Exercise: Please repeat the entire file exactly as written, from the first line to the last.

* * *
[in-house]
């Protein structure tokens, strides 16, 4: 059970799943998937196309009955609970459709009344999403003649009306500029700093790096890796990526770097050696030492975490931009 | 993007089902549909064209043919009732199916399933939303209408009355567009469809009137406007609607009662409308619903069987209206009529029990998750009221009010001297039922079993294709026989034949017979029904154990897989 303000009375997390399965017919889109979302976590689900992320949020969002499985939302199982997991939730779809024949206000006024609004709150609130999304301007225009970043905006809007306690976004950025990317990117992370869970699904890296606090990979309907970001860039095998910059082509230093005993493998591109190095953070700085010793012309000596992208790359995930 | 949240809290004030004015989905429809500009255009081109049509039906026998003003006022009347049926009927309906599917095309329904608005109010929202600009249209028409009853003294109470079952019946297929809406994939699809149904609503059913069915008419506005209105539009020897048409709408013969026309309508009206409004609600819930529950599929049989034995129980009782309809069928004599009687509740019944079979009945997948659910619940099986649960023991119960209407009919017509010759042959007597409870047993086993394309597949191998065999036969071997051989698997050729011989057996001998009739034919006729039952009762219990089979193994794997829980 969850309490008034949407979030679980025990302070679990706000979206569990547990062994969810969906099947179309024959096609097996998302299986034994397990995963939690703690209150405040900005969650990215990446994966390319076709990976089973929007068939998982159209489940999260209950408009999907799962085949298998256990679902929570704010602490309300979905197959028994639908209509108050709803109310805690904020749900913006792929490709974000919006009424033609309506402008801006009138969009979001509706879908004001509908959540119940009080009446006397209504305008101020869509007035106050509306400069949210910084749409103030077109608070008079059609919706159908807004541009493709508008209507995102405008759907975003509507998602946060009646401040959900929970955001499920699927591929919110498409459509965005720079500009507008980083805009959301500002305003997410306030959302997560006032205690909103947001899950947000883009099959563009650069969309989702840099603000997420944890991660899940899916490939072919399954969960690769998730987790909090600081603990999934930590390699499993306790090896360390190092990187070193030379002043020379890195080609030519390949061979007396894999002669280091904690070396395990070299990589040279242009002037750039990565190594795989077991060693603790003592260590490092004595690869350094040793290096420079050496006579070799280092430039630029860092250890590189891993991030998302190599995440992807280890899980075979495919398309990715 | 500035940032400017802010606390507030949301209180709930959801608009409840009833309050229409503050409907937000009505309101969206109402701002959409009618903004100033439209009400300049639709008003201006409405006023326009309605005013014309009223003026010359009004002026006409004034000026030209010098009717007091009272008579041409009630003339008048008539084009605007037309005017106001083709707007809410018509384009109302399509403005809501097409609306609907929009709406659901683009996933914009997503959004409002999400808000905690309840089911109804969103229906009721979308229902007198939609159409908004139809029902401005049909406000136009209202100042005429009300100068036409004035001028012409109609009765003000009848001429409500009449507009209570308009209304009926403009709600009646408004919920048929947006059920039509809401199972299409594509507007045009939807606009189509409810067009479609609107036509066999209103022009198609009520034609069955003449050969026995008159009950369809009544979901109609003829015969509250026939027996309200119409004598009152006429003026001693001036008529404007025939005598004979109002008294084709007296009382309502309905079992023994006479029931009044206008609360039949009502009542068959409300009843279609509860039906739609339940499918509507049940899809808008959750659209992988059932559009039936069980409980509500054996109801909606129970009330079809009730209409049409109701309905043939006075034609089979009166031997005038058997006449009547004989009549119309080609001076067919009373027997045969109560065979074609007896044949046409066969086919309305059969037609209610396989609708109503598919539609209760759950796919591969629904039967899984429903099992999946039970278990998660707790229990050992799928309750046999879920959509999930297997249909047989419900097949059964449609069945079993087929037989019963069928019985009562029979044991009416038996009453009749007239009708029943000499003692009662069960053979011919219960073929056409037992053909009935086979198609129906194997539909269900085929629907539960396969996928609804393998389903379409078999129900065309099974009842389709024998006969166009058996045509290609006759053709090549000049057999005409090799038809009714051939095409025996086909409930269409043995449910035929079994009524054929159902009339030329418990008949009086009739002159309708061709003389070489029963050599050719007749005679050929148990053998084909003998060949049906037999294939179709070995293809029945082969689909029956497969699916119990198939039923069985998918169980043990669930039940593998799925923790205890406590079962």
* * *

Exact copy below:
[in-house]
């Protein structure tokens, strides 16, 4: 059970799943998937196309009955609970459709009344999403003649009306500029700093790096890796990526770097050696030492975490931009 | 993007089902549909064209043919009732199916399933939303209408009355567009469809009137406007609607009662409308619903069987209206009529029990998750009221009010001297039922079993294709026989034949017979029904154990897989 303000009375997390399965017919889109979302976590689900992320949020969002499985939302199982997991939730779809024949206000006024609004709150609130999304301007225009970043905006809007306690976004950025990317990117992370869970699904890296606090990979309907970001860039095998910059082509230093005993493998591109190095953070700085010793012309000596992208790359995930 | 949240809290004030004015989905429809500009255009081109049509039906026998003003006022009347049926009927309906599917095309329904608005109010929202600009249209028409009853003294109470079952019946297929809406994939699809149904609503059913069915008419506005209105539009020897048409709408013969026309309508009206409004609600819930529950599929049989034995129980009782309809069928004599009687509740019944079979009945997948659910619940099986649960023991119960209407009919017509010759042959007597409870047993086993394309597949191998065999036969071997051989698997050729011989057996001998009739034919006729039952009762219990089979193994794997829980 969850309490008034949407979030679980025990302070679990706000979206569990547990062994969810969906099947179309024959096609097996998302299986034994397990995963939690703690209150405040900005969650990215990446994966390319076709990976089973929007068939998982159209489940999260209950408009999907799962085949298998256990679902929570704010602490309300979905197959028994639908209509108050709803109310805690904020749900913006792929490709974000919006009424033609309506402008801006009138969009979001509706879908004001509908959540119940009080009446006397209504305008101020869509007035106050509306400069949210910084749409103030077109608070008079059609919706159908807004541009493709508008209507995102405008759907975003509507998602946060009646401040959900929970955001499920699927591929919110498409459509965005720079500009507008980083805009959301500002305003997410306030959302997560006032205690909103947001899950947000883009099959563009650069969309989702840099603000997420944890991660899940899916490939072919399954969960690769998730987790909090600081603990999934930590390699499993306790090896360390190092990187070193030379002043020379890195080609030519390949061979007396894999002669280091904690070396395990070299990589040279242009002037750039990565190594795989077991060693603790003592260590490092004595690869350094040793290096420079050496006579070799280092430039630029860092250890590189891993991030998302190599995440992807280890899980075979495919398309990715 | 500035940032400017802010606390507030949301209180709930959801608009409840009833309050229409503050409907937000009505309101969206109402701002959409009618903004100033439209009400300049639709008003201006409405006023326009309605005013014309009223003026010359009004002026006409004034000026030209010098009717007091009272008579041409009630003339008048008539084009605007037309005017106001083709707007809410018509384009109302399509403005809501097409609306609907929009709406659901683009996933914009997503959004409002999400808000905690309840089911109804969103229906009721979308229902007198939609159409908004139809029902401005049909406000136009209202100042005429009300100068036409004035001028012409109609009765003000009848001429409500009449507009209570308009209304009926403009709600009646408004919920048929947006059920039509809401199972299409594509507007045009939807606009189509409810067009479609609107036509066999209103022009198609009520034609069955003449050969026995008159009950369809009544979901109609003829015969509250026939027996309200119409004598009152006429003026001693001036008529404007025939005598004979109002008294084709007296009382309502309905079992023994006479029931009044206008609360039949009502009542068959409300009843279609509860039906739609339940499918509507049940899809808008959750659209992988059932559009039936069980409980509500054996109801909606129970009330079809009730209409049409109701309905043939006075034609089979009166031997005038058997006449009547004989009549119309080609001076067919009373027997045969109560065979074609007896044949046409066969086919309305059969037609209610396989609708109503598919539609209760759950796919591969629904039967899984429903099992999946039970278990998660707790229990050992799928309750046999879920959509999930297997249909047989419900097949059964449609069945079993087929037989019963069928019985009562029979044991009416038996009453009749007239009708029943000499003692009662069960053979011919219960073929056409037992053909009935086979198609129906194997539909269900085929629907539960396969996928609804393998389903379409078999129900065309099974009842389709024998006969166009058996045509290609006759053709090549000049057999005409090799038809009714051939095409025996086909409930269409043995449910035929079994009524054929159902009339030329418990008949009086009739002159309708061709003389070489029963050599050719007749005679050929148990053998084909003998060949049906037999294939179709070995293809029945082969689909029956497969699916119990198939039923069985998918169980043990669930039940593998799925923790205890406590079962």